Japan’s financial regulator, the Financial Services Agency (FSA), is reportedly planning to closely monitor cryptocurrency transactions due to heightened concerns regarding their use in financing illicit activities.
According to the Nikkei Asian Review, the FSA is “stepping up its countermeasures” in order to prevent money laundering. The countermeasures include conducting more extensive inspections of the operations of local cryptoasset exchanges.
Intergovernmental Body To Monitor FSA’s Progress
As confirmed by local sources, a Japanese intergovernmental body will be inspecting the FSA’s ongoing efforts and overall progress made in preventing or reducing money laundering activities in the $5 trillion economy. Financial crimes involving cryptocurrencies will also be discussed during the upcoming G-20 meeting.
At present, the FSA is inspecting the business operations of local exchanges, in order to ensure that they’re adhering to appropriate know-your-customer (KYC) and anti-money laundering (AML) policies. The Japanese regulatory authority is also looking more closely into the day-to-day operations of traditional financial institutions to ensure they’re complying with the relevant guidelines.
$571 Million In Crypto Allegedly Stolen From Asian Exchanges
In March 2019, the UN Security Council received reports from cybersecurity professionals which revealed that North Korea had allegedly orchestrated various cyberattacks in order to steal large amounts of cryptocurrency.
The security reports revealed that Asian (including Japanese) digital asset exchanges lost as much as $571 million in cryptocurrency due to at least five different large-scale security breaches. Cybersecurity researchers believes the hacks were carried out by malicious actors based in North Korea.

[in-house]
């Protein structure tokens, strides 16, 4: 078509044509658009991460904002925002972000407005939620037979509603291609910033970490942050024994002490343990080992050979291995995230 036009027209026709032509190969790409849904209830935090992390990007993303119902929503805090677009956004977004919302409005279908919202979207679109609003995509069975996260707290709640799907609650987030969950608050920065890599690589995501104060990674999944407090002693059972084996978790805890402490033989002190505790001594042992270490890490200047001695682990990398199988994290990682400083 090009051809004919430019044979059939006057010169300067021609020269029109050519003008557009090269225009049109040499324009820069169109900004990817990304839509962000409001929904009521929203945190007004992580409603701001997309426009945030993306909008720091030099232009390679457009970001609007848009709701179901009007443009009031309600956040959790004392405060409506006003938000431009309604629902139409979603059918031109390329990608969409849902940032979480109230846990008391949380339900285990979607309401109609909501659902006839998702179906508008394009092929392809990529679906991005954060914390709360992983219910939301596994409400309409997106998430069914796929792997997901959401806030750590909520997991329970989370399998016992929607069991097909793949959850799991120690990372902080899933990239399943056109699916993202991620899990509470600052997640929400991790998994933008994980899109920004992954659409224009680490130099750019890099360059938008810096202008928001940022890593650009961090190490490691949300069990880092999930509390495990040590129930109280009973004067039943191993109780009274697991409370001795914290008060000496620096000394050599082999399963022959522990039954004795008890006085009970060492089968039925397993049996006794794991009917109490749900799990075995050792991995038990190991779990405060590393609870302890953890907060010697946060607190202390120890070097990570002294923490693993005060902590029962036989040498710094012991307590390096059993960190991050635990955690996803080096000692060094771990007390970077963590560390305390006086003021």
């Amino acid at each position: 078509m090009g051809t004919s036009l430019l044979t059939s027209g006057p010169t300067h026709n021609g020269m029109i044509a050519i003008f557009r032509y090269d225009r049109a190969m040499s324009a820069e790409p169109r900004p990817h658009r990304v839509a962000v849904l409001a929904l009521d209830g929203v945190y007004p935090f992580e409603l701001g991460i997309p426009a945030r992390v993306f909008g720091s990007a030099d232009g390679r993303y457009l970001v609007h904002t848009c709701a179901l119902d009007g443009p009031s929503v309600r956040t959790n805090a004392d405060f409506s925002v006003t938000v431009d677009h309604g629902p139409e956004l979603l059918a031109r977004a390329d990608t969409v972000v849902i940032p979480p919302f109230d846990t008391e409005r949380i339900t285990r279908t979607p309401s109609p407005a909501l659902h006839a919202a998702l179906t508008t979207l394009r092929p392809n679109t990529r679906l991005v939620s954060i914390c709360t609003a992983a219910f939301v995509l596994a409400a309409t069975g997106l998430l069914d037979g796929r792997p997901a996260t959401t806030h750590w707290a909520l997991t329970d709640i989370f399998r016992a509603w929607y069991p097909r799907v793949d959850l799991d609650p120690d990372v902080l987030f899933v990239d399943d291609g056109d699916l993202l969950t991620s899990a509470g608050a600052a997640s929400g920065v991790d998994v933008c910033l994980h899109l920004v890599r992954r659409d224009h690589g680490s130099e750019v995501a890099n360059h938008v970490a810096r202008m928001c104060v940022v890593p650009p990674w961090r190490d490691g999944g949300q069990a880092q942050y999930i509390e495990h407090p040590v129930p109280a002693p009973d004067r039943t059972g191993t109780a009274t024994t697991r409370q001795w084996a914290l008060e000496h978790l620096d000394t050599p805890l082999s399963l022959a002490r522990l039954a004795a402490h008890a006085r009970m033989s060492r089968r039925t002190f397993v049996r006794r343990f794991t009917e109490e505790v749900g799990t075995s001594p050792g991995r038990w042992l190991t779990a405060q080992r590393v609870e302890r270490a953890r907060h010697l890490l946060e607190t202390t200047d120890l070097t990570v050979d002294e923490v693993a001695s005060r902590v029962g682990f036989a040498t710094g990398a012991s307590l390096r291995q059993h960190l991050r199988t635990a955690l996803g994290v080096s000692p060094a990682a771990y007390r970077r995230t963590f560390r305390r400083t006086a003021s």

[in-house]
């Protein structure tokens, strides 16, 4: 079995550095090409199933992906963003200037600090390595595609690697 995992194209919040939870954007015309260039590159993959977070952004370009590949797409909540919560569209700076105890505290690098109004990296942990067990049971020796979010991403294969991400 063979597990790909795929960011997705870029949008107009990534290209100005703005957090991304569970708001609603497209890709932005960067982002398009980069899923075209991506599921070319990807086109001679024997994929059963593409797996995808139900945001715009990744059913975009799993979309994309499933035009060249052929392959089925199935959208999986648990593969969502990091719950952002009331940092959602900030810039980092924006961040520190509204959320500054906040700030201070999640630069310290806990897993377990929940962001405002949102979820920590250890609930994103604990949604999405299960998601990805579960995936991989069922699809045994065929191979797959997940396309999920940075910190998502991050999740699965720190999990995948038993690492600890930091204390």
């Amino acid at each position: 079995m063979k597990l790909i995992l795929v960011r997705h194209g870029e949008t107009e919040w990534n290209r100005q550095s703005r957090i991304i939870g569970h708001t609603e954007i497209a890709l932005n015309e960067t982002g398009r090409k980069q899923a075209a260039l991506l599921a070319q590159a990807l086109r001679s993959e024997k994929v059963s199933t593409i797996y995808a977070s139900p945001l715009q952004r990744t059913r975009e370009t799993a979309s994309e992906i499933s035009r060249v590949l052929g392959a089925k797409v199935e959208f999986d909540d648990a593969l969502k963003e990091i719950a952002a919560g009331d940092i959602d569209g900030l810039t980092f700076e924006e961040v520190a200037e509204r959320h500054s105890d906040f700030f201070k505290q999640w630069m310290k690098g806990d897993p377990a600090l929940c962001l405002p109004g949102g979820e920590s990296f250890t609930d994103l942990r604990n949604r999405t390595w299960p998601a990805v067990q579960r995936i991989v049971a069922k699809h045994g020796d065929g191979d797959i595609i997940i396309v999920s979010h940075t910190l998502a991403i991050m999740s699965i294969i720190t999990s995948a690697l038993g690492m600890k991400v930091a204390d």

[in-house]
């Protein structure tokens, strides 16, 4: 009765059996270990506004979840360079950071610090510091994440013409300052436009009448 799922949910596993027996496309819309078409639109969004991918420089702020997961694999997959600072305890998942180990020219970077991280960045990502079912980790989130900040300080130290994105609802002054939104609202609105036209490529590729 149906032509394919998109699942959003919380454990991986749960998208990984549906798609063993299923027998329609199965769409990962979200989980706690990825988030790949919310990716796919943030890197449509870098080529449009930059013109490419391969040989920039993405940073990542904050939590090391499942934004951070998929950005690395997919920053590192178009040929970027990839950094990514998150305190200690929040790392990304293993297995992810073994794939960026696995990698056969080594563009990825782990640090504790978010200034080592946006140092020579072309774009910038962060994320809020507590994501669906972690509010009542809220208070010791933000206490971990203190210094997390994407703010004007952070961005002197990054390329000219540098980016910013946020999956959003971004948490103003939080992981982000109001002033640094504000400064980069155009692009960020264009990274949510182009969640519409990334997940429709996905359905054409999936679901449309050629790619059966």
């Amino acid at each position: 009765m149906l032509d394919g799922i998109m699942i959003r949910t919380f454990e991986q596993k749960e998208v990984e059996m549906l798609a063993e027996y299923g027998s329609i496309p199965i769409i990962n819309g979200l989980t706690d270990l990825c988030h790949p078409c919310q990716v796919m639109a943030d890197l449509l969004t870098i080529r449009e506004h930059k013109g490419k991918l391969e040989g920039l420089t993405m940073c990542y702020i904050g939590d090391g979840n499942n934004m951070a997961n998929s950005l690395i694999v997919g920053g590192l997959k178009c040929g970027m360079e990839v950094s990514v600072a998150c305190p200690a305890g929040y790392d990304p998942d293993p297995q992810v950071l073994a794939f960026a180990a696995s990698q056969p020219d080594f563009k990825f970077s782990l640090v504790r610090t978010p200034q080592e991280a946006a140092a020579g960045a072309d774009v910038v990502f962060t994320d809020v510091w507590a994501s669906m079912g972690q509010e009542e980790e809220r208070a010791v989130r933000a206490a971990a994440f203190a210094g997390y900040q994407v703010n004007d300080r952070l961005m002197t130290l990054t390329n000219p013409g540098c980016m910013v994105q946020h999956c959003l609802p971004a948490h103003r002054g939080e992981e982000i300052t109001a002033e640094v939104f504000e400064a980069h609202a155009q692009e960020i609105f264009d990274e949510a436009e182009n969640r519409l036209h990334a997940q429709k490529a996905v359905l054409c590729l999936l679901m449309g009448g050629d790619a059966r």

Evading Sanctions By Using Cryptocurrencies
In statements shared with the UN Security Council (in March 2019), the panel of internet security experts noted:
Cyberattacks involving cryptocurrencies provide the Democratic People's Republic of Korea with more ways to evade sanctions given that they are harder to trace, can be laundered many times and are independent from government regulation.
In April 2017, Japan became the world’s first country to propose a new type of registration system for digital asset exchanges. Prior to its introduction, there were no clear set of laws or guidelines that crypto trading platforms were required to follow.
In late January 2018, Japanese crypto exchange Coincheck was hacked and over $500 million worth of NEM (XEM) tokens were stolen. Due to the damaging security breach, Coincheck’s operations were severely affected as it was forced to suspend trading on its platform for several months. Although Coincheck went through an acquisition and various measures were taken to improve its security, the exchange has not managed to fully recover from the incident.